The method I've used for in vehicle quickie repairs like this is JB weld. You have to COMPLETELY drain the anitfreeze, but seen as how it's leaking where it is, you can let it drip out there. Wait until there's NO anitfreeze dripping out the crack in the block. Scrape off all the curd the best you can. Wirebrush the HOLY HECK out of the area using a die grinder until all the rust scale is gone and it looks CLEAN. Heat it with a propane torch until it burns all the oil goopus out of it, but be careful not to heat it excessively to make it crack it worse. basically you want to make sure all the oil that could kill the epoxy bond is gone. Then wirebrush it again with a DIFFERENT BRUSH to get rid of any ash residue. THis will make sure any gunk in the pores in the cast iron is burnt out. You want to make a square that's MUCH bigger than the crack. Take a piece of metal screen, and slather it with epoxy (JB weld). Slather the block with epoxy, and stick the screen to it. Take a putty knife, slather on more epoxy until you wind up with a smooth surface.

  10. #10
    Jim S. is offline Hot Rolled
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    Default Thanks for all the suggestions.....

    I appreciate all who have commented. I have not decided yet between lock n stitch or epoxy. I believe both will work but I'm waiting on a quote from lock n stitch on the materials needed for my job. I spoke with their tech rep and was impressed with their service. I'll post the results.

    Jim

  11. #11
    Mark Leigh is offline Hot Rolled
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    I'm not knocking anybody, but I'm glad you looked at Lock N Stitch. The guy that started it all , Gary Reed is a quite a story. He has a wall at the first bay of his repair shop with old poloroid pictures of repairs that go from something as big as a golf ball to castings that he repaired that are as big as a car, on site in factories all over the world. My story with him was 20 years ago. I had a Drag racing engine block that had burned through the deck of the block from one cylinder to the other, every engine building shop around said it was a 4000.00 piece of junk, I was told by a machinist who had heard of Lock N Stitch to try it. I went to Gary and he fixed it for 150.00 and it's still running down the dragstrip to this day. It was a perfect fix. Good luck to you.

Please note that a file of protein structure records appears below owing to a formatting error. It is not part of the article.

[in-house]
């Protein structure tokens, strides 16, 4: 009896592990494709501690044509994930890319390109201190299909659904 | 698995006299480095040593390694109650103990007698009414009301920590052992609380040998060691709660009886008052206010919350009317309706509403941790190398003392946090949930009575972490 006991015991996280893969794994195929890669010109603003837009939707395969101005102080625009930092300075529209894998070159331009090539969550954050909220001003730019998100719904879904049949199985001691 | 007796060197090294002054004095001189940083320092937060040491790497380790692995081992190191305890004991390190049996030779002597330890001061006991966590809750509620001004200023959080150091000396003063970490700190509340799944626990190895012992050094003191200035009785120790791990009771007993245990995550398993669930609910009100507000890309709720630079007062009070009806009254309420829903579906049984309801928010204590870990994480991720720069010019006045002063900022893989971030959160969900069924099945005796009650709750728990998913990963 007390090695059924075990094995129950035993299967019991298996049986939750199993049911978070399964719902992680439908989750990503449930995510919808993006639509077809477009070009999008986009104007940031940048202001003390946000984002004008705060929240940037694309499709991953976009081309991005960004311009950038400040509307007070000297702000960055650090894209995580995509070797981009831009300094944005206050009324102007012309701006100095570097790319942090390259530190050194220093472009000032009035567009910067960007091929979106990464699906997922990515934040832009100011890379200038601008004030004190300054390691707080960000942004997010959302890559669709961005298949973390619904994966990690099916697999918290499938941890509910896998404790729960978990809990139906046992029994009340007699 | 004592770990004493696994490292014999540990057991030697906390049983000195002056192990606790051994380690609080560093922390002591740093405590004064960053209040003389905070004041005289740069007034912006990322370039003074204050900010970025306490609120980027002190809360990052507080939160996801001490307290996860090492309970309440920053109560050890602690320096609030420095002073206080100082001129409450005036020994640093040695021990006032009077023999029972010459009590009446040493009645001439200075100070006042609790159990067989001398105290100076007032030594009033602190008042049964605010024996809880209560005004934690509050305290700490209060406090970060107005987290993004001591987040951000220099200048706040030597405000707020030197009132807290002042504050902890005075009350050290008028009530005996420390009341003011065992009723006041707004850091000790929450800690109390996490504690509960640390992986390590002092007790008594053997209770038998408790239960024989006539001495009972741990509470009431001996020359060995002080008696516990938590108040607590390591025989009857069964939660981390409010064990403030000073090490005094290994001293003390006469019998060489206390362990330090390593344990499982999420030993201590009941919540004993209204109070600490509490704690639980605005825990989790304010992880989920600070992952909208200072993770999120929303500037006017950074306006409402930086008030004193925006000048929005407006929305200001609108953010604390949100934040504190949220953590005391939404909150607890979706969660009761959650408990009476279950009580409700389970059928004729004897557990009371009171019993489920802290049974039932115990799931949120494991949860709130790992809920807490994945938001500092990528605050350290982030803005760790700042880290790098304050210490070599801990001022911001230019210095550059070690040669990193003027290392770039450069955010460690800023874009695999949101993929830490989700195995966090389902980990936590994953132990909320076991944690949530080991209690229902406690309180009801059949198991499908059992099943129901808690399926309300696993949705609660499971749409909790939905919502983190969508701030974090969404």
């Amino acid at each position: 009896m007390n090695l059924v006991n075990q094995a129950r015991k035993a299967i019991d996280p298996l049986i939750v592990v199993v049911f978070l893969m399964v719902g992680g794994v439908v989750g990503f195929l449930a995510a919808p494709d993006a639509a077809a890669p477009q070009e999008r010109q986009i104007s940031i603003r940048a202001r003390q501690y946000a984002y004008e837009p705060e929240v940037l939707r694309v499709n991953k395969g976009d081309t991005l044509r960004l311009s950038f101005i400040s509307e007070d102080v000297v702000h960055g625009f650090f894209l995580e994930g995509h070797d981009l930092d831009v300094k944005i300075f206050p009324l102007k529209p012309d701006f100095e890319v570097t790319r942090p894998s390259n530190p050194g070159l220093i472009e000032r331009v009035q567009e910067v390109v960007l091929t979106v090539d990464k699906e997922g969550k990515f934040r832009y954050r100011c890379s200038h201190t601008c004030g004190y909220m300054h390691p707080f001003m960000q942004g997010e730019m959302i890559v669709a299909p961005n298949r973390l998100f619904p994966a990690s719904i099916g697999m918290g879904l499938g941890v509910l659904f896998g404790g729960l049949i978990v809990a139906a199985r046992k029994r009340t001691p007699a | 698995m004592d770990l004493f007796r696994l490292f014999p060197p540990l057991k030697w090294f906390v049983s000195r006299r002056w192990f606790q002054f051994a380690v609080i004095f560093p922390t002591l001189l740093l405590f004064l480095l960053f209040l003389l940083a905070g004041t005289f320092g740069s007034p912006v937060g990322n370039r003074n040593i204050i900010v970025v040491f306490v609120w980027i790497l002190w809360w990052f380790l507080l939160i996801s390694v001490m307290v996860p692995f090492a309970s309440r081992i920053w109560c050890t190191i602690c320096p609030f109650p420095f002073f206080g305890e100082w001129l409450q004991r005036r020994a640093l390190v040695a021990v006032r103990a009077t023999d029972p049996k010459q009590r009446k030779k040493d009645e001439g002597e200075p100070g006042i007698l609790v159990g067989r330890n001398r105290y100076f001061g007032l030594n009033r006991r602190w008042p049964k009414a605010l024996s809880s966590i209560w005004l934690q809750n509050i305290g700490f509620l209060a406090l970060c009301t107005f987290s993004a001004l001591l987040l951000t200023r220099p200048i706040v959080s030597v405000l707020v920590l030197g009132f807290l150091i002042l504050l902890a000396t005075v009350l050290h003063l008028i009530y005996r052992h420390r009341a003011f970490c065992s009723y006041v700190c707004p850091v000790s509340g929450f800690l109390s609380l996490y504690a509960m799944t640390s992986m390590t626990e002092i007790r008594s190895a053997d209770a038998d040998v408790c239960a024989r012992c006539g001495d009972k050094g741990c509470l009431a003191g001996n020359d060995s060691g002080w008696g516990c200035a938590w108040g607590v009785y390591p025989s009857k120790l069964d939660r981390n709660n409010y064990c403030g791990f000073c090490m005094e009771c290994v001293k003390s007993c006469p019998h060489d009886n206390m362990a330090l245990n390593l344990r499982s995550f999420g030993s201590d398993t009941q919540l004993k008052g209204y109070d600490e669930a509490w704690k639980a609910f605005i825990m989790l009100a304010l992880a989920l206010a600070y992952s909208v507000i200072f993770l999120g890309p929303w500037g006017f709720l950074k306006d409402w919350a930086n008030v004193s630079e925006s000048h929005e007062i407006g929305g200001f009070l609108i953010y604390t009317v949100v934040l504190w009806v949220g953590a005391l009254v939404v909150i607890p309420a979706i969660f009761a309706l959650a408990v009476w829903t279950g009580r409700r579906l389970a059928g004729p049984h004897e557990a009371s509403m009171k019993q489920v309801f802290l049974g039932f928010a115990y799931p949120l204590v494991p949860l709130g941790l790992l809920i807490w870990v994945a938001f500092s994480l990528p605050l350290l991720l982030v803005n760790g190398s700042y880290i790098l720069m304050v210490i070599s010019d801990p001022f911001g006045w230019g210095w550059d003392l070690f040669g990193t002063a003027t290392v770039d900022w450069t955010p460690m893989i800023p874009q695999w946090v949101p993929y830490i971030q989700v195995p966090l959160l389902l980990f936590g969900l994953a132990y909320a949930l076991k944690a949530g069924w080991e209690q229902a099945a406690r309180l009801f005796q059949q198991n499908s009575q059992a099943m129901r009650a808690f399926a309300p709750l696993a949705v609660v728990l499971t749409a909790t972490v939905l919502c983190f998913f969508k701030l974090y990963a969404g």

12. #12
    Mike C. is offline Diamond
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    Lots of good advice here. I'm the guy who usually says to braze, but not in this case. Success in a braze/weld/nickel repair here will require a preheat. If you take that engine out and strip it down to preheat it for welding, you can probably pick up another block cheaper and just swap the parts/rebuild. Even easier to just find a decent condition used engine and swap. Go with one of the non-thermal repairs and start looking for a replacement.

  13. #13
    Jim S. is offline Hot Rolled
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    Mark,
    Thanks for the additional info on Lock n Stitch. I'm planning to go that route but need a little more info from Gary. I've also received a number of other valid endorsements of their product and the wide variety of application they are suited for.